Volume 50 (2000) Issue 1 Pages 37-43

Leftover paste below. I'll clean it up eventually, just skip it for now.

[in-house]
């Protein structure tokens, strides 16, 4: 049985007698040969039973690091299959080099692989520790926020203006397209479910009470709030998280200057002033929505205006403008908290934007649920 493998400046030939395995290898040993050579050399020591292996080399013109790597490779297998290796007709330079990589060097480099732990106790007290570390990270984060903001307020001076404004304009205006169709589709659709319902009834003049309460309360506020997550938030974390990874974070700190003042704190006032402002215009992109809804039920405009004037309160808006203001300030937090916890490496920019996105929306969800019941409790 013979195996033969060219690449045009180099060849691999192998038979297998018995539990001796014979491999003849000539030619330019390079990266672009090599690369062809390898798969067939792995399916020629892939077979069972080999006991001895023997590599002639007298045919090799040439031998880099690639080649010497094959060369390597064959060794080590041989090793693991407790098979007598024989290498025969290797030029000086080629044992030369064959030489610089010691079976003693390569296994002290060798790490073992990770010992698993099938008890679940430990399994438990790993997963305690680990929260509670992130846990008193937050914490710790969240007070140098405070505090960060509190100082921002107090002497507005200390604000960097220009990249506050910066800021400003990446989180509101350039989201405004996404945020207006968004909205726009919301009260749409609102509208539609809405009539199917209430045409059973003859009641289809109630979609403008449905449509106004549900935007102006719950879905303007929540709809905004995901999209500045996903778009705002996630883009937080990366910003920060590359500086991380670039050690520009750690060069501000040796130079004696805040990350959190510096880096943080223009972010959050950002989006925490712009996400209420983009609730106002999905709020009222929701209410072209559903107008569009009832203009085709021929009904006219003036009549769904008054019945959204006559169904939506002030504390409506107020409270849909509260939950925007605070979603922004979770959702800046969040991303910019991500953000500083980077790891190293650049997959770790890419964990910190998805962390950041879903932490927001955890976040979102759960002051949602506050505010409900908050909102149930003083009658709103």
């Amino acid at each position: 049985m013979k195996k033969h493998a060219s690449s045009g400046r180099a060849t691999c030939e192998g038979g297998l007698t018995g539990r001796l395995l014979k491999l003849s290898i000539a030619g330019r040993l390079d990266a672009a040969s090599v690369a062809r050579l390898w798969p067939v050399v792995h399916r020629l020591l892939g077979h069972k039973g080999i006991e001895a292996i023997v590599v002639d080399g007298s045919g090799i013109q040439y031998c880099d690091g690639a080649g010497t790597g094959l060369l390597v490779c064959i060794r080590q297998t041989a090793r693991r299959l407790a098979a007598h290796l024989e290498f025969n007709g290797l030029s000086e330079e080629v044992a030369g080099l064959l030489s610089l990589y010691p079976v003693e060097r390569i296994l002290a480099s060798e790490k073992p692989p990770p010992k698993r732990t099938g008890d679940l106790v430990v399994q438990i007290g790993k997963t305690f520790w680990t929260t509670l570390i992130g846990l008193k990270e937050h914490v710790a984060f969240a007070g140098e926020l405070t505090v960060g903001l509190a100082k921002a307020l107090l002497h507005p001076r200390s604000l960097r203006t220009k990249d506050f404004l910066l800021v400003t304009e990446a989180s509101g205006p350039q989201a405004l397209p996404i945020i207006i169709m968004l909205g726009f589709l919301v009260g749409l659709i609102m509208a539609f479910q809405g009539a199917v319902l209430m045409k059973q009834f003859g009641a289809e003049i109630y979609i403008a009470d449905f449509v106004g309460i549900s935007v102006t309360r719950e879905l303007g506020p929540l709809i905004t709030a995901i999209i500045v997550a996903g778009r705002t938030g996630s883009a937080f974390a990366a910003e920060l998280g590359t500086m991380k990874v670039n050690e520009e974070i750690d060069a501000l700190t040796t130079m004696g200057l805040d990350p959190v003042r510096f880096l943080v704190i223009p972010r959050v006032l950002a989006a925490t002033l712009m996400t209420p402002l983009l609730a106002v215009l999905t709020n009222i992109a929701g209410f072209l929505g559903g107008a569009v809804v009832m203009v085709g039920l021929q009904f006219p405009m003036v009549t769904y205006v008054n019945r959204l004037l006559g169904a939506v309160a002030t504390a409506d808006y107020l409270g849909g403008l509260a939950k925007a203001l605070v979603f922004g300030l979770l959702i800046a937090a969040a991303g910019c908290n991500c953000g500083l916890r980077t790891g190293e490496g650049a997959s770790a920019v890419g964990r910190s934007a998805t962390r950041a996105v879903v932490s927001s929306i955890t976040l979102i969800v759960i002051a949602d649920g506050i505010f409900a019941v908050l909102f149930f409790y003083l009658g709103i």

Optimum number of cycles and rate of selection and optimum population size to give the highest cost efficiency in mass selection for allogamous crop plants were investigated. The optimum values of these variables were obtained based on the numerical calculations of a new selection efficiency index, S/C, where S stands for the probability that the desired genetic improvement is achieved in the target population, and C is the cost expended for that end. Selection procedures that maximize S/C will give the greatest opportunity of success under a certain total resource investment. The index S/C was calculated based on Monte Carlo simulations with a model in which the target population was initiated as a hybrid population of two cultivar lines that were genetically fixed for the trait concerned, and populations of a constant size were generated for subsequent selection cycles via random crossing between the plants selected with a constant rate in each cycle. The genes involved were assumed to be inherited independently and have to epistatic interaction. The calculations over practically possible ranges of the related variables led to the following conclusions. If, as would be the case in most selection projecrts for breeding a new commercial variety, the expenditure of time (years) rather than resource expense for managing the selection is important, a few to several cycles of selection with a rate of around 1%, testing a few thousand plants per cycle, should be nearly if not exactly the optimum. If the desired improvement is not achieved in these cycles, the population should be discarded and a new one should be tested. By contrast, if the time expenditure is not important, as in the case of the selection for new breeding stock lines, selection with several or more cycles, a rate in the range of 10 to 20% and a population size smaller than 100 should be costefficient. Dominance is not an important modifier of the optimum values unless the desirable genes are dominant or recessive unidirectionally at the majority of the loci involved.